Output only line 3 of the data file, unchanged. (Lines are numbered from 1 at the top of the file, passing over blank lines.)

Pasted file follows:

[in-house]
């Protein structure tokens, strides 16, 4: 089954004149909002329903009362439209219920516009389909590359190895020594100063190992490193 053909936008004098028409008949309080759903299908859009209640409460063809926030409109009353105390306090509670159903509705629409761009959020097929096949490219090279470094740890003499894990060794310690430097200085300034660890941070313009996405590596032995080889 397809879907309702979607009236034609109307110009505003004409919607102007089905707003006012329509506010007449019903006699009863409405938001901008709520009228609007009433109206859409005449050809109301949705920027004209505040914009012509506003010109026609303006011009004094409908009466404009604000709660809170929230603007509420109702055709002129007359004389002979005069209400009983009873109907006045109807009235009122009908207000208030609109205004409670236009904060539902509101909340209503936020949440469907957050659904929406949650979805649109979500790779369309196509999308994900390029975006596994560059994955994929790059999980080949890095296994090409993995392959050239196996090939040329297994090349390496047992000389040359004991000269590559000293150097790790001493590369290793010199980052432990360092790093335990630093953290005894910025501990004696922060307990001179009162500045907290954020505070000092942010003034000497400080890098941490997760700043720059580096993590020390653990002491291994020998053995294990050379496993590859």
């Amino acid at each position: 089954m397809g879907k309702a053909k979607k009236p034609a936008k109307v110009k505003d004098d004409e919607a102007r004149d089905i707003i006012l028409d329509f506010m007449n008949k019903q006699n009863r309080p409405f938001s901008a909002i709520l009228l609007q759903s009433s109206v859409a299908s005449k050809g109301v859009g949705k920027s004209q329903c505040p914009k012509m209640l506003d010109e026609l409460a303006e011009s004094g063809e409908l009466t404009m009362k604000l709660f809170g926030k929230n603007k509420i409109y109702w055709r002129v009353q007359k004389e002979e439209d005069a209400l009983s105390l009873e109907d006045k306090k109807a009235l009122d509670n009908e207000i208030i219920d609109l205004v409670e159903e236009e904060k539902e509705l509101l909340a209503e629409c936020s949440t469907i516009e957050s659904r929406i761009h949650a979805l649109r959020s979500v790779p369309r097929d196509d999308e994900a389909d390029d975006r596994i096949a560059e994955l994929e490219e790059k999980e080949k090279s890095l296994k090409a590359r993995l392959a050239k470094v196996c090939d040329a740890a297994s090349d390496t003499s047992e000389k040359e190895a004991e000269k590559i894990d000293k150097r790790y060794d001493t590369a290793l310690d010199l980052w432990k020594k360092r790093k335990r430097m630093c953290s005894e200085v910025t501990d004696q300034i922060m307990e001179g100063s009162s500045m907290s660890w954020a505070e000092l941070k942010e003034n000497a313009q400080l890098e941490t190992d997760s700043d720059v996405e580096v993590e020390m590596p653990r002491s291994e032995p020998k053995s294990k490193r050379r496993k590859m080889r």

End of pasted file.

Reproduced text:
């Amino acid at each position: 089954m397809g879907k309702a053909k979607k009236p034609a936008k109307v110009k505003d004098d004409e919607a102007r004149d089905i707003i006012l028409d329509f506010m007449n008949k019903q006699n009863r309080p409405f938001s901008a909002i709520l009228l609007q759903s009433s109206v859409a299908s005449k050809g109301v859009g949705k920027s004209q329903c505040p914009k012509m209640l506003d010109e026609l409460a303006e011009s004094g063809e409908l009466t404009m009362k604000l709660f809170g926030k929230n603007k509420i409109y109702w055709r002129v009353q007359k004389e002979e439209d005069a209400l009983s105390l009873e109907d006045k306090k109807a009235l009122d509670n009908e207000i208030i219920d609109l205004v409670e159903e236009e904060k539902e509705l509101l909340a209503e629409c936020s949440t469907i516009e957050s659904r929406i761009h949650a979805l649109r959020s979500v790779p369309r097929d196509d999308e994900a389909d390029d975006r596994i096949a560059e994955l994929e490219e790059k999980e080949k090279s890095l296994k090409a590359r993995l392959a050239k470094v196996c090939d040329a740890a297994s090349d390496t003499s047992e000389k040359e190895a004991e000269k590559i894990d000293k150097r790790y060794d001493t590369a290793l310690d010199l980052w432990k020594k360092r790093k335990r430097m630093c953290s005894e200085v910025t501990d004696q300034i922060m307990e001179g100063s009162s500045m907290s660890w954020a505070e000092l941070k942010e003034n000497a313009q400080l890098e941490t190992d997760s700043d720059v996405e580096v993590e020390m590596p653990r002491s291994e032995p020998k053995s294990k490193r050379r496993k590859m080889r």